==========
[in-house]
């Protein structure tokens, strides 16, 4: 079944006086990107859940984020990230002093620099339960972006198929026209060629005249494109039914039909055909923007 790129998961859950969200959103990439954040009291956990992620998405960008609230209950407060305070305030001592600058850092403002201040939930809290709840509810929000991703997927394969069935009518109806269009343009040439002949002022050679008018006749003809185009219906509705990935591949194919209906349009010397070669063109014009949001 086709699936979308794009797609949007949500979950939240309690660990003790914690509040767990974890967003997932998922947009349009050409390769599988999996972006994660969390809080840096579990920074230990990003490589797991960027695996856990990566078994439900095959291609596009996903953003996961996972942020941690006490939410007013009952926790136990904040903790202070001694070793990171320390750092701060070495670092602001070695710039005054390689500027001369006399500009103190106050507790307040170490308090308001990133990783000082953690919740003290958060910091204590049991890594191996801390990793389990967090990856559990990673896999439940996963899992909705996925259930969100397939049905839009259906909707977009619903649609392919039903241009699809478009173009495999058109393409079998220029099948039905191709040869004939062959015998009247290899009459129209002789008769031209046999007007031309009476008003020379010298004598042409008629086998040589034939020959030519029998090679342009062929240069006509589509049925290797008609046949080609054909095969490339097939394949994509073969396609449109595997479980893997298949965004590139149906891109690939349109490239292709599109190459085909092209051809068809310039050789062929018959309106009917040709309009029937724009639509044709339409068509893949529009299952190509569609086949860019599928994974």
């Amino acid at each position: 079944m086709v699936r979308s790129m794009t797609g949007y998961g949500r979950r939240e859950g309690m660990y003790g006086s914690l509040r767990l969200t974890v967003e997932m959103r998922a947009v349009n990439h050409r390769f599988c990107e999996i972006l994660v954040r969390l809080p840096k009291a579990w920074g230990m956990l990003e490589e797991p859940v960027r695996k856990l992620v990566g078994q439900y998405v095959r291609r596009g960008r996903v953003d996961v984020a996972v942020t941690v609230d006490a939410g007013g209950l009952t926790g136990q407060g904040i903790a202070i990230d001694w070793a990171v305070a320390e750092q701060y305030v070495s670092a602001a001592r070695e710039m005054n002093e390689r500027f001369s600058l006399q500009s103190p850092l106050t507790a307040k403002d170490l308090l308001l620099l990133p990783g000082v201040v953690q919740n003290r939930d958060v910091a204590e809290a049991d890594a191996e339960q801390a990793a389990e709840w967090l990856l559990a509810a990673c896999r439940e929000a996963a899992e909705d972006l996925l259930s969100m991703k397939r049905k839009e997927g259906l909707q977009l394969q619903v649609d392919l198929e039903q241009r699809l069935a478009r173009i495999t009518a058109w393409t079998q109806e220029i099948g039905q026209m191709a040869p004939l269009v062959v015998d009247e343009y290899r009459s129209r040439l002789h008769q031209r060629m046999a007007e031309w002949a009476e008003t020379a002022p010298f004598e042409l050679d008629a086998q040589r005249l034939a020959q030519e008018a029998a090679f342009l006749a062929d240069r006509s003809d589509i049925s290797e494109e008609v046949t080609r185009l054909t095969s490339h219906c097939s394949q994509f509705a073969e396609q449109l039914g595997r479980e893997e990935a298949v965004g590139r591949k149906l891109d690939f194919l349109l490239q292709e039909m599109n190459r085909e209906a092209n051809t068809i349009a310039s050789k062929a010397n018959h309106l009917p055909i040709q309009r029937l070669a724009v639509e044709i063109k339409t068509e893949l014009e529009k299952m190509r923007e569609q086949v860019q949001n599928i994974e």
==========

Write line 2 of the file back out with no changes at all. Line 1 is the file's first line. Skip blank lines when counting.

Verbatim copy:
């Protein structure tokens, strides 16, 4: 079944006086990107859940984020990230002093620099339960972006198929026209060629005249494109039914039909055909923007 790129998961859950969200959103990439954040009291956990992620998405960008609230209950407060305070305030001592600058850092403002201040939930809290709840509810929000991703997927394969069935009518109806269009343009040439002949002022050679008018006749003809185009219906509705990935591949194919209906349009010397070669063109014009949001 086709699936979308794009797609949007949500979950939240309690660990003790914690509040767990974890967003997932998922947009349009050409390769599988999996972006994660969390809080840096579990920074230990990003490589797991960027695996856990990566078994439900095959291609596009996903953003996961996972942020941690006490939410007013009952926790136990904040903790202070001694070793990171320390750092701060070495670092602001070695710039005054390689500027001369006399500009103190106050507790307040170490308090308001990133990783000082953690919740003290958060910091204590049991890594191996801390990793389990967090990856559990990673896999439940996963899992909705996925259930969100397939049905839009259906909707977009619903649609392919039903241009699809478009173009495999058109393409079998220029099948039905191709040869004939062959015998009247290899009459129209002789008769031209046999007007031309009476008003020379010298004598042409008629086998040589034939020959030519029998090679342009062929240069006509589509049925290797008609046949080609054909095969490339097939394949994509073969396609449109595997479980893997298949965004590139149906891109690939349109490239292709599109190459085909092209051809068809310039050789062929018959309106009917040709309009029937724009639509044709339409068509893949529009299952190509569609086949860019599928994974």